20 ctully using n equivlent definition of lim sup which is nonetheless esier to work with thn Rudin s. First, let = lim sup n ( n ), b = lim sup n (b n ), nd c = lim sup n ( n + b n ). Then, let nk + b nk γ be convergent subsequence of the sequence { n + b n }. If the component subsequences { nk } nd {b nk } both converge, sy to α nd β, respectively, then by Theorem 3.3 on pge 49 of the text, we hve tht γ = lim k ( n k + b nk ) = lim k n k + lim k b n k = α + β + b. where the lst inequlity follows by the definition of nd b s lim sup s. Thus, we need only consider subsequences { nk +b nk } where one, or both, of the the component subsequences do not converge. But, we cn ctully do better thn this becuse we cn show tht if one of the component subsequences converges, then both must. To see this, without loss of generlity, let nk + b nk γ nd suppose tht b nk β. Then, by the tringle inequlity, nk (γ β) nk (γ b nk ) + (γ b nk ) (γ β) = ( nk + b nk ) γ + (γ b nk ) (γ β). Since b nk β we see tht γ b nk γ β becuse γ is constnt nd so both terms on the right bove cn be mde rbitrrily smll for lrge enough k. This shows tht nk γ β nd therefore if one of the component subsequences of the convergent subsequence { nk + b nk converges, both must. Hence, we re reduced to considering only those convergent subsequences { nk + b nk } in which both component subsequences do not converge. Tht is, sequences such s nk = ( ) k nd b nk = ( ) k+ so tht neither converges individully, but their sum does. Now, we would be done if we could show tht γ = lim k ( nk + b nk ) = lim sup k ( nk + b nk ) lim sup k ( nk ) + lim sup k (b nk ) + b which is the sttement of the problem, but restricted to the subsequence { nk + b nk }. Thus, we could sy repet the bove rgument nd for every convergent subsubsequence nkj + b nkj such tht neither component subsubsequence converges, repet the rgument gin. Eventully, it will end becuse eventully some sub subsequence will hve only convergent component sequences, since we re ssuming tht, b, nd c re finite. But, this is hrd to mke rigorous nd so we will now prove the result by resorting to different, but equivlent, definition of the lim sup. Consider sequence { n } nd let A k = sup{ m m k} nd define A = lim k A k (llowing it to be ± ). Now, choose n such tht n A <, which is possible by the definition of A s the sup, so n. Now, choose nk inductively such tht nk A k < /k nd such tht nk > nk. Tht is, by definition of A k, we hve tht there exists K such tht m A k < /k for ll m K. So, simply require tht n k > mx{k, n k }. Then, this defines subsequence of { n } which by construction converges to A, thus we hve tht lim sup n ( n ) A. Now, by Theorem 3.7() on pge 56 of the text we see tht lim sup n ( n ) is ctully subsequentil limit of the sequence { n } hence there exists some subsequence nk lim sup n ( n ). Since by construction we hve tht nk A nk tking the limit s k of both sides gives lim sup n ( n ) A thus A = lim sup n ( n ) nd our A is n equivlent formultion of the lim sup to Rudin s. The proof of the bove inequlity is now nerly trivil since if nk + b n+k is ny subsequence of { n + b n } whose limit exists then we of course hve tht nk + b nk sup m k { nm } + sup m k {b nm } = A nk + B nk. Tking the limit of both sides gives lim k ( nk +b nk ) A+B, where B is defined nlogously to A bove. Since { nk +b nk } ws ny subsequence with limit we see tht lim sup n ( n +b n ) A + B = lim sup n ( n ) + lim sup n (b n ). 9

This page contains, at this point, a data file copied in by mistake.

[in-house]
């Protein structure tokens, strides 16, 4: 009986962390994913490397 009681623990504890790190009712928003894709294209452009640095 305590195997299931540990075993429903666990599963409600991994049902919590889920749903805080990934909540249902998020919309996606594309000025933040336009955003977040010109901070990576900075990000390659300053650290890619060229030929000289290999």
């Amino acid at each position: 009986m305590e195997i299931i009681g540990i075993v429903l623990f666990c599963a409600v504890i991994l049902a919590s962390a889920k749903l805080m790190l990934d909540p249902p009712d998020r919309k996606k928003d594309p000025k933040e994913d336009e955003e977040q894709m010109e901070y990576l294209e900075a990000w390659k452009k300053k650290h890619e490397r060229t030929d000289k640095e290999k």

21 6. Omitted. 7. Prove tht the convergence of n implies the convergence of if n 0. n n, Solution: By the CuchySchwrz inequlity (Theorem.35 on pge 5 of the text), we hve tht n ( n )( n j b j j 2 b j ). 2 j= j= j= Thus, for ech n =, 2,... we hve n j= n ( n n n n)( j= j= ) ( )( n 2 n j= j= ) n 2 < where the second inequlity follows becuse ll terms re positive nd the lst inequlity follows becuse both sequences on the right re convergent. Thus the prtil sums, s n = n n n, form bounded sequence. Since ll the terms re nonnegtive, by Theorem 3.24 on pge 60 of the text the series n n converges. 8. If n converges, nd if {b n } is monotonic nd bounded, prove tht nb n converges. Solution: Since n converges, its prtil sums form bounded sequence by definition. By Theorem 3.4 on pge 55 of the text, we see tht {b n } converges becuse it is monotonic nd bounded, so let b n b. Since {b n } is monotonic, it is either incresing or decresing. If it is incresing, define c n = b b n nd in this cse the sequence {c n } is decresing nd we hve tht c c 2 nd lso c n 0 becuse b n b. On the other hnd, if {b n } is decresing then let c n = b n b nd in this cse {c n } is still decresing sequence so c c 2 nd we still hve tht c n 0. Thus, in either cse, by Theorem 3.42 on pge 70 of the text, we hve tht the sequence nc n converges. First, suppose tht {b n } ws incresing nd so c n = b b n. Then, the prtil sums C m = m n c n = m m ( n b n b n ) = b n re convergent sequence, sy C m c. But then m n b n b n c, hence nb n converges. In the other cse we would obtin m n b n c + b m n b n where here c = nc n nd c n = b n b nd so nb n still converges. 20 n